Wrong, we can realize the positive and negative aspects normally when someone like myself mentions a negative (until someone like yourself wants to censor information!). I didn't write 20 pages, I briefly mentioned something important to consider then you got all bent out of shape because I didn't pretend there aren't any safety or design aspects to consider. Get over yourself. I briefly mentioned something useful to consider and you threw a fit as if we shouldn't have any concern about how a design impacts rider safety. You want to just gloss over it in ignorance while I wanted only to briefly mention something useful to consider. You want censorship and ignorance and that is alway bad.
I am going to break my own vow of silence here and just say, for the LAST TIME: I am not censoring information. I am simply saying that we should not have to remind everybody of obvious dangers such as "Ice is slippery." and "If you puncture holes in a tire, it might pop." That is all.
don't worry, the people who matter know who's right. people like this guy always use the same two tactics... they keep saying the same things over and over like we didn't get it the first seven times... and they get both defensive and offensive, instead of just arguing a point. like "then you get bent all out of shape"... yeah, that's not an argument. "get over yourself" ... "you want censorship and ignorance" ... they're not arguing anything! they think they can strengthen their side by insulting you and your position. brilliant!
Every project has it's positives and negatives, and both should always be weighed without censorship. If you don't appreciate the significance of that, indeed it seems it needed to be mentioned more than once.
the point of instructables is to MAKE them. thats the fun of it.
So why don't you go live at walmart.com, or some such place instead of Instructables. Or maybe you can write an instructable on how to buy something. That would be very creative and original.
With something walmart sells, you should also consider the negative aspects, not just the positive ones. To design or build something without considering this is madness. Creatively crashing and being harmed is not some kind of argument against creativity, it's just common sense that when there is a safety issue that more attention should be paid to these factors than when there is not. There is a much much higher chance of wrecking and suffering bodily harm with this project than most you see on the instructables. It is very irresponsible to argue against consideration of this factor. Be safe and live to do another project, dead people aren't very creative or original.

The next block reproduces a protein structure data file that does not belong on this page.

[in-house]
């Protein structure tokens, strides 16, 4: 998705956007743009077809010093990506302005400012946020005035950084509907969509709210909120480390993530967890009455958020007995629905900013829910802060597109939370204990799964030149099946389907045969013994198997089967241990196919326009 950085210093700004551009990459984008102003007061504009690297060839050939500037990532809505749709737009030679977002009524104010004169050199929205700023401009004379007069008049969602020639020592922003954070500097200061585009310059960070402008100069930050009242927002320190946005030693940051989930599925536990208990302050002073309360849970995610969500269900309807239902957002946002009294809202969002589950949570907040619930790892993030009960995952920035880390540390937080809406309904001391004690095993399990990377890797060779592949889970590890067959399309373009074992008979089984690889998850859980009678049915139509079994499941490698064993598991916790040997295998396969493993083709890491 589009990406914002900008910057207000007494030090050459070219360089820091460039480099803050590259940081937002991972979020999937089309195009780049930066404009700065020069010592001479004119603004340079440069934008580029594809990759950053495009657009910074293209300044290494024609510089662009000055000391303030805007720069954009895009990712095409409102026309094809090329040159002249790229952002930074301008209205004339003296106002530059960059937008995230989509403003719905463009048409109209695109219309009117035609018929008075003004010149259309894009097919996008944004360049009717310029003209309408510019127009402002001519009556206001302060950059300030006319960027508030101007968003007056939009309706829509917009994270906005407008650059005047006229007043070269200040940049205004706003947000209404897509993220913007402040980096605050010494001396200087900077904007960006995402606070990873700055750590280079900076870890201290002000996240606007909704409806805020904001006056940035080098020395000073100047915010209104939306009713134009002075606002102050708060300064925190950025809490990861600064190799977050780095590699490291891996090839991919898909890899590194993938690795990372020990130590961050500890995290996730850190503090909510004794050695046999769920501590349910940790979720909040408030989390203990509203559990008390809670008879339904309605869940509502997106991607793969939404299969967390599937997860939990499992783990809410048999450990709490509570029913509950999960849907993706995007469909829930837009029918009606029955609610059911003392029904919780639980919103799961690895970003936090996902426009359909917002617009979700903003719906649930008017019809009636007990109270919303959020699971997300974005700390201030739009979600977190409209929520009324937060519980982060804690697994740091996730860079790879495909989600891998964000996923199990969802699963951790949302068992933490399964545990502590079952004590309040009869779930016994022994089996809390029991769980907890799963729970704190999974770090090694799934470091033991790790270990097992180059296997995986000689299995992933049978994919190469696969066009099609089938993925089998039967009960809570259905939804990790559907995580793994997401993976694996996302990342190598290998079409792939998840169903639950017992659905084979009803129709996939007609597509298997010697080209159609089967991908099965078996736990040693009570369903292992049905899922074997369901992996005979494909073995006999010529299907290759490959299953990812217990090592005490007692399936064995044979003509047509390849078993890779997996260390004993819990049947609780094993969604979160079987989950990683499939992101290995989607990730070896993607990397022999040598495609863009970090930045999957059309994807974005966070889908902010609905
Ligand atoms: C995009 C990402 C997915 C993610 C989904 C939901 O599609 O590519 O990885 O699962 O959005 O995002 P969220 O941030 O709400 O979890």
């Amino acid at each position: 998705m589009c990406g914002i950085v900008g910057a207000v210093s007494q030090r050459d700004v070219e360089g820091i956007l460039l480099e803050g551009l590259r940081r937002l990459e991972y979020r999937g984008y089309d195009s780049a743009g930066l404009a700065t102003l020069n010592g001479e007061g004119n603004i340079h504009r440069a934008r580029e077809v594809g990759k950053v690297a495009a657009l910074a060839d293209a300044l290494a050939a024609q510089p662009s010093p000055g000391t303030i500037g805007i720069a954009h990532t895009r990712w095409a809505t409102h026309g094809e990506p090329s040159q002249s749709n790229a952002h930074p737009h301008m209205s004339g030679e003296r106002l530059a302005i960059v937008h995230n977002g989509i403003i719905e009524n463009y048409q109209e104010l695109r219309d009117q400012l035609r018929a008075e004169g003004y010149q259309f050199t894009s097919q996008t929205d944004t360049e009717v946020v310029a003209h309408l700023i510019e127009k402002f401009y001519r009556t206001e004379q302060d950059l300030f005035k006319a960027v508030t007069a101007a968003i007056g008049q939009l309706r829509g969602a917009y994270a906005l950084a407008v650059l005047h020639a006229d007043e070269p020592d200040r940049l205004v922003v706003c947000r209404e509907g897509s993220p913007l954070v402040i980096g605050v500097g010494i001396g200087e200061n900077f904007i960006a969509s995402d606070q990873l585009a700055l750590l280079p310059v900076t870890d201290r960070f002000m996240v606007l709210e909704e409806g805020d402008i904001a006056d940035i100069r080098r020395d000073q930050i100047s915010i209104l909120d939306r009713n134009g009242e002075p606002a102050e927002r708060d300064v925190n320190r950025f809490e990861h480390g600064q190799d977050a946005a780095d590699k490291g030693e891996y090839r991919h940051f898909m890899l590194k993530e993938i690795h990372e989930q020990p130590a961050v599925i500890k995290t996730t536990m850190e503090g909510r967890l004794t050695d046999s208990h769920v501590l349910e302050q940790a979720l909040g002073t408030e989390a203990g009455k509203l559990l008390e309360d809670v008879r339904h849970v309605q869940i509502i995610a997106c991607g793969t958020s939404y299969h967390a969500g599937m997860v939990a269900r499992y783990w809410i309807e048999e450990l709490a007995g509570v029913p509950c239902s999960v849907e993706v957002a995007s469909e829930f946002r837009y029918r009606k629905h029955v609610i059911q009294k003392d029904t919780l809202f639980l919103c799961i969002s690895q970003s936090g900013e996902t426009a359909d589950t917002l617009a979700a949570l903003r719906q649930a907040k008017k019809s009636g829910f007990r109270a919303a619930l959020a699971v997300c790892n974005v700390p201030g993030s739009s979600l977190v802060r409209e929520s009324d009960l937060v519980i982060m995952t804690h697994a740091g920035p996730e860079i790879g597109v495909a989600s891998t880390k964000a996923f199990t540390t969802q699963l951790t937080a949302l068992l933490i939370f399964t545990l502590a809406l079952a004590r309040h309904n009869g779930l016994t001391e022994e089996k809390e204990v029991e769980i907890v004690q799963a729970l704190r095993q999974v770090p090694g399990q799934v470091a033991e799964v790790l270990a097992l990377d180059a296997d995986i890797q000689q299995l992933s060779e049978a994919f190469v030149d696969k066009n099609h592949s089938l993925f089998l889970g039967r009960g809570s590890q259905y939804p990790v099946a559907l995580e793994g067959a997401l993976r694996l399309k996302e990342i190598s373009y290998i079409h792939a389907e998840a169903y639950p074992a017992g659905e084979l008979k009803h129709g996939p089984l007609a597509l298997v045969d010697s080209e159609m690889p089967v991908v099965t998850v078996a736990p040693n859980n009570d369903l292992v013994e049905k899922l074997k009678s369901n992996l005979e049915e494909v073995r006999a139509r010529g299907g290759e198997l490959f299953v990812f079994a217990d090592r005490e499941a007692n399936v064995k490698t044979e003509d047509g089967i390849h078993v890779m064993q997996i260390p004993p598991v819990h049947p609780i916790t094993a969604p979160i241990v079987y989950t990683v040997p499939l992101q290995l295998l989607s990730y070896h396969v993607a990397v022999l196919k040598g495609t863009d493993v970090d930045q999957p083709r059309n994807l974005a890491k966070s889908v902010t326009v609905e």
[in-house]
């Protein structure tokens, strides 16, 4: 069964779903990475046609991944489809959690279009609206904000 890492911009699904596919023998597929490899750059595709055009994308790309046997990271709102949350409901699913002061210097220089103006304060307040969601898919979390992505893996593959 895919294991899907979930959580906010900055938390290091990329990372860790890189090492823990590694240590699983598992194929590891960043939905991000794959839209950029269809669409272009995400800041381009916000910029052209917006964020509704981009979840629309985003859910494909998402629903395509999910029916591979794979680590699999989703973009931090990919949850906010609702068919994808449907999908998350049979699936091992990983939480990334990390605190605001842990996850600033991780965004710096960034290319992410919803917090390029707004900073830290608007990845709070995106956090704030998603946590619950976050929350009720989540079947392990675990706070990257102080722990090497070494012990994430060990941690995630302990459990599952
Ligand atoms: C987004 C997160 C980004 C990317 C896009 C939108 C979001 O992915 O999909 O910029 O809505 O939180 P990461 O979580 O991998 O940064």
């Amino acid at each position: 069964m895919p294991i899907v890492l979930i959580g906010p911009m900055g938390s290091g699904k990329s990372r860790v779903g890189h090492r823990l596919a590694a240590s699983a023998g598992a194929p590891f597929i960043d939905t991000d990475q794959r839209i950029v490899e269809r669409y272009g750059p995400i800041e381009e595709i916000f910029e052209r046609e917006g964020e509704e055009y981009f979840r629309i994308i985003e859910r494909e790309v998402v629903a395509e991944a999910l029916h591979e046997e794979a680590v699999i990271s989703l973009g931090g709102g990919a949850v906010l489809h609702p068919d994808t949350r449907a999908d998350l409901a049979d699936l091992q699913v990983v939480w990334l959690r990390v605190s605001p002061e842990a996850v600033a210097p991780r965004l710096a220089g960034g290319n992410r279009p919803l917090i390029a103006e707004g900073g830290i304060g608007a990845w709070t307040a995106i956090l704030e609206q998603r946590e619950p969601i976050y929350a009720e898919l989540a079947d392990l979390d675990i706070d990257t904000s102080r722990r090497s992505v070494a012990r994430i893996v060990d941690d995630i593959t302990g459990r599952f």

While I agree with you on some points, I disagree strongly on others...<br/><br/>&quot;Go buy this instead&quot; kind of defeats the purpose of this site. If we all chose to simply buy it, why would we try to make it ourselves? I don't believe any safety warning can be called verbose, but often many safety concerns of manufacturers inflate the issue in the USA's fear-based economy. There are some uncommon-sense rules that people need to know, such as &quot;ice is slippery&quot;, and &quot;motorcycles are not generally designed to do well in icy conditions&quot;, and &quot;do not set fire to yourself after bathing in gasoline, because you may be injured&quot;, but (for the rest of you) people actually need to be told that, due to a lack of (un)common sense...<br/><br/>95% may cause a bruised ego, the other 5% are caused <strong>because of</strong> ego, be it on one side or the other. Of this 100% of accidents, 80% are caused by the <strong>epidemic of ignorance</strong> and the same lack of (un)common sense. Personal safety is knowing what to do, how to do it, and when to do it. The project is a bit crude to professional standards, but still perfectly viable to those who choose to repeat it using that uncommon-sense that only a vast minority of humans choose to pay attention to.<br/><br/>I agree with you, there is no such thing as being verbose when it comes to safety, but do not automatically assume that manufactured products are better than what the average genius can make themselves. I used a primitive lawnmower to clear my driveway of 6&quot; of solid ice with another 8&quot; of snow pile over that, leaving only snow and slush to be shoveled......I bought it for $5, it categorically-defeated a $1600 snow-blower, only needing to shovel it afterwards. This was not the intended use of the product, but it served better when re-purposed with an intelligent motive. &quot;Just because it's called a 'hair-dryer' does not mean it is not simply a 'heat gun', by any means. To argue that, is the pinnacle of 'willful-ignorance'&quot;<br/><br/>This is why I have no need for any cleaning product claiming to &quot;protect my family&quot;, or &quot;disinfectant&quot; anywhere near the name. A capful of bleach in a 24-oz. spray bottle of water is the ultimate sanitizer, and to buy some other cleaner is simply absurd and alarmist-consumerism.<br/><br/>Necessity is the mother of all invention, and clearly this is an example. If we just bought everything we needed when we could do it ourselves, we learn to become dependent on these people who actually do it. What happens when they are not there to sell you a special device that opens your front-door for you, after you've forgotten that you can open it yourself by simply employing the effort to turn a knob? Necessity brought us all these conveniences, to rely on them now is an exercise in &quot;maliciously-negligent ignorance&quot;.<br/><br/>Do you want to be the genius, or do you want to be the people who rely on them? Make it yourself, and do not rely on the profiteers to do it for you. When al lthe chips are down, the only person you can really rely on is yourself, so give yourself some credit. If you have trouble doing so, imagine holocaust, and how you would survive. It's about time people learn more than a &quot;fashionable education&quot;, and actually learn how to live. Consumerism is the former, and promotes a dismissal of formal education over an emotional reaction. The Iraq war is a good example of how an emotional religion overrides the rules of (un)common-sense; and you see where that has gotten us...<br/><br/>Re-purposing is the soul of this site. You can buy a car and a can crusher, or you can buy the car and also crush cans with it by simply driving over them. It may not be the most efficient method, but the single-purpose of a vehicle is now re-purposed as an effective can-crusher, without having to buy another device. As you can see, to buy a can-crusher as well as the car arbitrarily is not always the most-prudent route. Capitalism nor consumerism is in no way the solution for anything.<br/><br/>Studded tires that were manufactured may not even perform as well as those made in this project, and if not, the manufacturer surely would not want you to know that.<br/>